Pro football fans on either side of the Baltimore Washington Parkway are reluctant to embrace the similarity of their place in the NFL hierarchy. The Ravens have given their fans more recent championship success but fans in Washington still hold on to the halcyon days when the burgundy and gold were a staple in the playoffs.

The two cities now find themselves bound together in an era of mediocrity. Franchises that were once amongst the League’s elite have drafted poorly, fiscal mismanagement, and incredible streaks of bad luck send them to the loser’s bracket for the last 36 months and counting.

Cincinnati Bengals linebacker Brandon Bell (52) tackles Baltimore Ravens wide receiver Michael Campanaro (12) during the second half of an NFL football game in Baltimore, Sunday, Dec 31, 2017. (AP Photo/Patrick Semansky)

Passions run deep when drawing the inevitable regional comparison between the two teams. The genuine dislike amongst the Baltimore and Washington fan bases is even more pronounced that other regions with teams that share proximity. The hate is personal and runs deep.

Player and coaches are reluctant to embrace superstitions or karma which have gone against both teams for the last five years. These high profile franchises have underachieved after seeming to make good football decisions that defy conventional wisdom.

The gray clouds of winter that have been hovering over the region since the dawn of the new year signal how bleak pro football is in the area. Washington’s glory days are a quarter of a century behind them.  Their last championship was in 1991 and they haven’t been a playoff team since 2015.  Ironically it was Baltimore’s Haloti Ngata who derailed the Robert Griffin III era with a shot to the knee that changed the trajectory of the franchise in the glorious 2012 season where the Ravens won the Super Bowl.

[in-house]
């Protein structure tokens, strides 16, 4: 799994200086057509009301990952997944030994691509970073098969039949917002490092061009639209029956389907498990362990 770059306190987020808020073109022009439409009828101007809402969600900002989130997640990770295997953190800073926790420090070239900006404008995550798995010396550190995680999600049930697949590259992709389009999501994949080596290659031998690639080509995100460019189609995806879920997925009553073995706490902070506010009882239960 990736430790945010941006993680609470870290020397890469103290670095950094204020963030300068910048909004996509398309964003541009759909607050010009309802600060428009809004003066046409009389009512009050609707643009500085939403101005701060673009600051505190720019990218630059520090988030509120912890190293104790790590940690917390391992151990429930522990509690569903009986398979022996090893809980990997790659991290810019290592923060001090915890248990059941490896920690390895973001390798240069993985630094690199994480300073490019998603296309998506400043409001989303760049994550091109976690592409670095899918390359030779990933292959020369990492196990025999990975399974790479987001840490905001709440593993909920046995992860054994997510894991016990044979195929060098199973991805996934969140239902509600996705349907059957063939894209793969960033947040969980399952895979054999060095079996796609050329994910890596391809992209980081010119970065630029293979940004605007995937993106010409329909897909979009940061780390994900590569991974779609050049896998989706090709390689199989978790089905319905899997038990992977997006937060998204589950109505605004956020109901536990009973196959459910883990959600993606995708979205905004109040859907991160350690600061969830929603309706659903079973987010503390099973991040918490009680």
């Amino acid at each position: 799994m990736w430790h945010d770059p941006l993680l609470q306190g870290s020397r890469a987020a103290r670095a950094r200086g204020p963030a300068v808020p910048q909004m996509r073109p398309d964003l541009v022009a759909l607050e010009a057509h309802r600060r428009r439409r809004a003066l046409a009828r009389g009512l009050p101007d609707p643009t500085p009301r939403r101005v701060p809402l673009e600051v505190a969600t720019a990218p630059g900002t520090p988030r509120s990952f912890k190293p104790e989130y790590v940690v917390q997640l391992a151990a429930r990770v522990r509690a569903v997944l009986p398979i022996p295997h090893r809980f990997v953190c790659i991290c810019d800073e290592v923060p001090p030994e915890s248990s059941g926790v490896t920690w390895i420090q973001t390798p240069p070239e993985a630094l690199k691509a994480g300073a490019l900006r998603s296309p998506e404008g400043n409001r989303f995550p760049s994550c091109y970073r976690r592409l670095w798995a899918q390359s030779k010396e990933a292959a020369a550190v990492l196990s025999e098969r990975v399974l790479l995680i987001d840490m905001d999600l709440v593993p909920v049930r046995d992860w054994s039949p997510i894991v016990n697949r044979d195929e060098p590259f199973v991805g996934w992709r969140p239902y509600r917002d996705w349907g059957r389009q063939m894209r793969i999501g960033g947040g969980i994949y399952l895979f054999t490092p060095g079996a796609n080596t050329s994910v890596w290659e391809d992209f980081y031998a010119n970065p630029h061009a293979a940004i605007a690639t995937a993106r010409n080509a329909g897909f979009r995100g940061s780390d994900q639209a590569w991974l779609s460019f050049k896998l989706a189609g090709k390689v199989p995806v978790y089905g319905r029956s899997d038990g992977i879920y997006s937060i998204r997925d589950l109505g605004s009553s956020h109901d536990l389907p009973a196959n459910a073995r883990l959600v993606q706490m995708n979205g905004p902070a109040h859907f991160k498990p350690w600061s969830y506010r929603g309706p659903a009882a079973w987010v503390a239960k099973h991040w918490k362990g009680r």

This year it appeared Washington was ready to step back into contention with the best teams in the league but after a tumultuous offseason everything that could go wrong did. They are paying retail for quarterback Kirk Cousins when they could have signed him to a shorter, money saving long term wholesale deal three years but didn’t want to negotiate. They hired a championship building personnel executive Scot McCloughan – who drafted players for the Super Bowl teams in San Francisco and Seattle – but right now looks as if he missed on 2015 first and second round picks Josh Doctson and Su’a Cravens.

The team botched McCloughan’s dismissal by posting an embarrassing video regarding the personal issues that led to his termination.  That miscue has remains in litigation and the team lost 17 players to injured reserve this season causing them to miss the playoffs for the third consecutive year.

Meanwhile, the Ravens haven’t been the same franchise since they turned their back on Ray Rice. They mishandled the courtship of Colin Kaepernick and chose to rely on Ryan Mallett while Joe Flacco was recovering from a back injury to start training camp. That cost them at least two games early in the season.

Flacco, the Super Bowl MVP, hasn’t been the same since cashing in on his 2012 success without Rice in the backfield. The team hasn’t been able to surround him with the championship caliber receivers and he hasn’t been able to deliver. They’ve drafted poorly and weakened their coaching staff with John Harbaugh’s friends from Philadelphia.

The Ravens storied defense delivered another collapse against the Cincinnati Bengals ending the year with a blown coverage giving up a touchdown that kept them from the playoffs in the most gut wrenching fashion.

There are similar questions for the Ravens and in Washington moving forward. The clock is ticking everywhere from the front offices to the sidelines as both try to rise above the clouds of mediocrity.